A real fascination in words and speech the novel is like a journey to the magic land. The magic and adventure is in the air all the way though no one practices it a lot but it is in the talk all the time. Daniel Kehlmann writes about some real issues that were there in the 17th century, issues like magic and alchemy.
Such things were forbidden by the church in that era to such an extreme that the one who was found guilty was usually banished or given capital punishment. Tyll’s father was among those found guilty and the little boy had to run away with Nele who was the daughter of town’s baker.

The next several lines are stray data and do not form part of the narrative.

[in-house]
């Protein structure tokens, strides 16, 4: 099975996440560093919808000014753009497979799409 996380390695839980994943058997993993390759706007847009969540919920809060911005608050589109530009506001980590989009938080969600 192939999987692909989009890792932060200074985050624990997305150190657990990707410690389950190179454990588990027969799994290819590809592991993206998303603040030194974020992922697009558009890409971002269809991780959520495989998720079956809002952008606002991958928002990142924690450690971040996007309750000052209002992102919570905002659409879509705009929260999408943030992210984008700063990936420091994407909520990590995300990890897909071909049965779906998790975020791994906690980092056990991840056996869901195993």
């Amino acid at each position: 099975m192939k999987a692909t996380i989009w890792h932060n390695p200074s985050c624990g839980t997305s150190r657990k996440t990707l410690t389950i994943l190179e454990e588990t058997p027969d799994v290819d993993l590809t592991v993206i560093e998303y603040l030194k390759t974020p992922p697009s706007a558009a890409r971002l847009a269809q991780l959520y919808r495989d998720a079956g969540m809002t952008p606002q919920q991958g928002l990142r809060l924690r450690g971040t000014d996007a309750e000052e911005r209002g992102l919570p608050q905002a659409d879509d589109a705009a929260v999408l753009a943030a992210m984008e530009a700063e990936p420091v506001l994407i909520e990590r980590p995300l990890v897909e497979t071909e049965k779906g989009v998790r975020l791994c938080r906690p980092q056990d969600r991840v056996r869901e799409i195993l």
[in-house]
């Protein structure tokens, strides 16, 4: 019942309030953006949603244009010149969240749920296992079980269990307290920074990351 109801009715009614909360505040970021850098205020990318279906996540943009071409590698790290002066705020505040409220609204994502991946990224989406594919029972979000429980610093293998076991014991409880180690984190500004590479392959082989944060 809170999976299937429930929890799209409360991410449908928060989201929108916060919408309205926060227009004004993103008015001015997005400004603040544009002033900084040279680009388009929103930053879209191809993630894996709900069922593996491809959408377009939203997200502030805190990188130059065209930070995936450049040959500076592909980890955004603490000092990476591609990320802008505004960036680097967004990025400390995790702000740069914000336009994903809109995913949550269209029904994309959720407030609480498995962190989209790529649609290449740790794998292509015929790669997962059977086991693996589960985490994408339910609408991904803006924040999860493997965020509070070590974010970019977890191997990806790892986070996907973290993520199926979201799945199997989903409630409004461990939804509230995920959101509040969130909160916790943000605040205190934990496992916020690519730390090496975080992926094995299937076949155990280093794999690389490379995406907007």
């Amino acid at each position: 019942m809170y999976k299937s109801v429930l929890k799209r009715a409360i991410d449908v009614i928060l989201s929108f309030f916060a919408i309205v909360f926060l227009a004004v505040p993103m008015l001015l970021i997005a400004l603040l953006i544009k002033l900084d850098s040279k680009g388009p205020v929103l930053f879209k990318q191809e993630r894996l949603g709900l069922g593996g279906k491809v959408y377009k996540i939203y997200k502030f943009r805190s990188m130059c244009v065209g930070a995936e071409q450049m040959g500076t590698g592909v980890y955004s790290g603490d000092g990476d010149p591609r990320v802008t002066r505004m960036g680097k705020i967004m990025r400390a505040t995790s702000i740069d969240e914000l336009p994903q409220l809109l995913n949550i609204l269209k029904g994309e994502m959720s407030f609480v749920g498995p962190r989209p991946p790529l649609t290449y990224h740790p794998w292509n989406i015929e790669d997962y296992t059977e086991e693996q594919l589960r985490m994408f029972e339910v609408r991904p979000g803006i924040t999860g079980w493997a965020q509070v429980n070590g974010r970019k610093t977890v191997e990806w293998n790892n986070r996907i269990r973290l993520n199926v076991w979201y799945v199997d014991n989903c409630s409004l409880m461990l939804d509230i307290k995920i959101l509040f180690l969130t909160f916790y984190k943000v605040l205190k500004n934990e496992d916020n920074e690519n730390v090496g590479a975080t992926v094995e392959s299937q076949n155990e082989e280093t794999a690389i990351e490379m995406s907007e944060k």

The two found shelter but the man proves no different than Tyll’s father and this time the boy gets the time to learn the tricks in the book and those that were never there in the books. From the middle the book gets the form of travelogue when the boy and girl move from one state to the other and the whole continent is supposed to be in a state of war. The era is described with awesome accuracy; there is no weakness of any sort at any stage and in any of the characters. The novel is loaded with religion, culture and relations between the people both temporary and permanent.
Topics such as the Brothers Grimm are touched though not in too much detail but still the references and relation are ample to set the course. It is Firdous Bamji whose narration makes it better than You Should Have Left otherwise the writing is style is not that much different at any of the stage.
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